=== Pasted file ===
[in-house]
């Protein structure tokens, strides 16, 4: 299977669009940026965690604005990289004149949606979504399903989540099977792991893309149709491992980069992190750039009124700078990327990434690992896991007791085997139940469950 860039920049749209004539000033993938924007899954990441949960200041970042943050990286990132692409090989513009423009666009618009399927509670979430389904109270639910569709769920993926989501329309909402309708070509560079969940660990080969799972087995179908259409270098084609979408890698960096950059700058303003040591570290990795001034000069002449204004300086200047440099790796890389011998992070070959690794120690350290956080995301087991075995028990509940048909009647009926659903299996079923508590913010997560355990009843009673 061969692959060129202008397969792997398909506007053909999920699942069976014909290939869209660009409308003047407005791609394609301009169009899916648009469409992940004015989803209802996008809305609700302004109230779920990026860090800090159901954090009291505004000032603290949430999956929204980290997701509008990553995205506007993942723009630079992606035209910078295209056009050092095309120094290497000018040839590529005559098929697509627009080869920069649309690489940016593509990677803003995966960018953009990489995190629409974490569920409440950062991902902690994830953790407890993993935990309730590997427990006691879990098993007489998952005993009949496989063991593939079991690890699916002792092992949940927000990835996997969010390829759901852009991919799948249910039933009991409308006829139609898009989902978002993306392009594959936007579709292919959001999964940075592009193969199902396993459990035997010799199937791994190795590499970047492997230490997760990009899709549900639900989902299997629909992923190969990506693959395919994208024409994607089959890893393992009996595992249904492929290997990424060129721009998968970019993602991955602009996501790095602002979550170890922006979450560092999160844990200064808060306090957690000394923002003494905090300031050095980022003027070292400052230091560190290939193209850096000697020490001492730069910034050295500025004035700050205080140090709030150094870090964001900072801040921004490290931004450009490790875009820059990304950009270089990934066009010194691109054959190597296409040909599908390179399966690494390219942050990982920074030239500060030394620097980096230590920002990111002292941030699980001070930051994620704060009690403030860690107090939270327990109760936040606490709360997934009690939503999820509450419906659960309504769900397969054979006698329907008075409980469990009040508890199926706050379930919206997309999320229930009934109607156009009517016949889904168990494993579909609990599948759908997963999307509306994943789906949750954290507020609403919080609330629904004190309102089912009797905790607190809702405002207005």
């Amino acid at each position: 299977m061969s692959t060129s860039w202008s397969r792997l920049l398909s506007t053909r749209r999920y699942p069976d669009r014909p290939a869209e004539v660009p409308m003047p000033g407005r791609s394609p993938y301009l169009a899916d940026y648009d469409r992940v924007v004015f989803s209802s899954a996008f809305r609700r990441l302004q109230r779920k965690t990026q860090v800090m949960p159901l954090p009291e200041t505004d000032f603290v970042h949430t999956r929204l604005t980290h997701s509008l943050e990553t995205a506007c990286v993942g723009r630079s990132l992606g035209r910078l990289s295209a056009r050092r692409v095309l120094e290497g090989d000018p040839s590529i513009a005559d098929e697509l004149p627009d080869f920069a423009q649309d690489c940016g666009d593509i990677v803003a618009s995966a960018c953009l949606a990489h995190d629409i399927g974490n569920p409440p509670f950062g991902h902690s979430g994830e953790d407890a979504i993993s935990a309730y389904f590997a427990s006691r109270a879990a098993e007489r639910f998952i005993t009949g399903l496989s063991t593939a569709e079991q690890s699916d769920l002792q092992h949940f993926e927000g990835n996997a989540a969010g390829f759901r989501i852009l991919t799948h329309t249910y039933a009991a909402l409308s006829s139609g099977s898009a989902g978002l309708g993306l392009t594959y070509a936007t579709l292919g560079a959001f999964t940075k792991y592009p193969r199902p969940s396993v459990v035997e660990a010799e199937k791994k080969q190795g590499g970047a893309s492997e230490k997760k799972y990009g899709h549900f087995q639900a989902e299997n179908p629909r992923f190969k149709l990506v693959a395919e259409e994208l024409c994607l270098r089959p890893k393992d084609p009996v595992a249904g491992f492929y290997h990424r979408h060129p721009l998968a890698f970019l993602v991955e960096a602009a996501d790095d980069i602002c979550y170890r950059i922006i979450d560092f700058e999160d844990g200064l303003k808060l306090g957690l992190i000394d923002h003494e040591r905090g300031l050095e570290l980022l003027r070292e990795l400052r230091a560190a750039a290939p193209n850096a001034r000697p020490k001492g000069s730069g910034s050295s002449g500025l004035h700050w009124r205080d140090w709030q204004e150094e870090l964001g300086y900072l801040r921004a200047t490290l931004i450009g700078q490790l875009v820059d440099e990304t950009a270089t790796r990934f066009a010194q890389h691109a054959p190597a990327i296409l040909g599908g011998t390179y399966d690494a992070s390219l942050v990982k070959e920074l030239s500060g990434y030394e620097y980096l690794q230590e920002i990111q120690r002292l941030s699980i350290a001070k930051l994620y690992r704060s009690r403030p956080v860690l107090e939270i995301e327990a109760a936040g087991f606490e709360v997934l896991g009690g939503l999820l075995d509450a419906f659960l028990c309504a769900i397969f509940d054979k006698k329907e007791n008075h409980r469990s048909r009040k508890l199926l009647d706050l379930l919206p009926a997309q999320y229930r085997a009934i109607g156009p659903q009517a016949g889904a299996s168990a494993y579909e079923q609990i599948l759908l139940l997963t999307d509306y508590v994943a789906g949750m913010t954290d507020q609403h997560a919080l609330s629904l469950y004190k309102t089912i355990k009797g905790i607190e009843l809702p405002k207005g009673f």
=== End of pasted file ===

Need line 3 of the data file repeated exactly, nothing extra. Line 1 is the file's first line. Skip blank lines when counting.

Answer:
């Amino acid at each position: 299977m061969s692959t060129s860039w202008s397969r792997l920049l398909s506007t053909r749209r999920y699942p069976d669009r014909p290939a869209e004539v660009p409308m003047p000033g407005r791609s394609p993938y301009l169009a899916d940026y648009d469409r992940v924007v004015f989803s209802s899954a996008f809305r609700r990441l302004q109230r779920k965690t990026q860090v800090m949960p159901l954090p009291e200041t505004d000032f603290v970042h949430t999956r929204l604005t980290h997701s509008l943050e990553t995205a506007c990286v993942g723009r630079s990132l992606g035209r910078l990289s295209a056009r050092r692409v095309l120094e290497g090989d000018p040839s590529i513009a005559d098929e697509l004149p627009d080869f920069a423009q649309d690489c940016g666009d593509i990677v803003a618009s995966a960018c953009l949606a990489h995190d629409i399927g974490n569920p409440p509670f950062g991902h902690s979430g994830e953790d407890a979504i993993s935990a309730y389904f590997a427990s006691r109270a879990a098993e007489r639910f998952i005993t009949g399903l496989s063991t593939a569709e079991q690890s699916d769920l002792q092992h949940f993926e927000g990835n996997a989540a969010g390829f759901r989501i852009l991919t799948h329309t249910y039933a009991a909402l409308s006829s139609g099977s898009a989902g978002l309708g993306l392009t594959y070509a936007t579709l292919g560079a959001f999964t940075k792991y592009p193969r199902p969940s396993v459990v035997e660990a010799e199937k791994k080969q190795g590499g970047a893309s492997e230490k997760k799972y990009g899709h549900f087995q639900a989902e299997n179908p629909r992923f190969k149709l990506v693959a395919e259409e994208l024409c994607l270098r089959p890893k393992d084609p009996v595992a249904g491992f492929y290997h990424r979408h060129p721009l998968a890698f970019l993602v991955e960096a602009a996501d790095d980069i602002c979550y170890r950059i922006i979450d560092f700058e999160d844990g200064l303003k808060l306090g957690l992190i000394d923002h003494e040591r905090g300031l050095e570290l980022l003027r070292e990795l400052r230091a560190a750039a290939p193209n850096a001034r000697p020490k001492g000069s730069g910034s050295s002449g500025l004035h700050w009124r205080d140090w709030q204004e150094e870090l964001g300086y900072l801040r921004a200047t490290l931004i450009g700078q490790l875009v820059d440099e990304t950009a270089t790796r990934f066009a010194q890389h691109a054959p190597a990327i296409l040909g599908g011998t390179y399966d690494a992070s390219l942050v990982k070959e920074l030239s500060g990434y030394e620097y980096l690794q230590e920002i990111q120690r002292l941030s699980i350290a001070k930051l994620y690992r704060s009690r403030p956080v860690l107090e939270i995301e327990a109760a936040g087991f606490e709360v997934l896991g009690g939503l999820l075995d509450a419906f659960l028990c309504a769900i397969f509940d054979k006698k329907e007791n008075h409980r469990s048909r009040k508890l199926l009647d706050l379930l919206p009926a997309q999320y229930r085997a009934i109607g156009p659903q009517a016949g889904a299996s168990a494993y579909e079923q609990i599948l759908l139940l997963t999307d509306y508590v994943a789906g949750m913010t954290d507020q609403h997560a919080l609330s629904l469950y004190k309102t089912i355990k009797g905790i607190e009843l809702p405002k207005g009673f």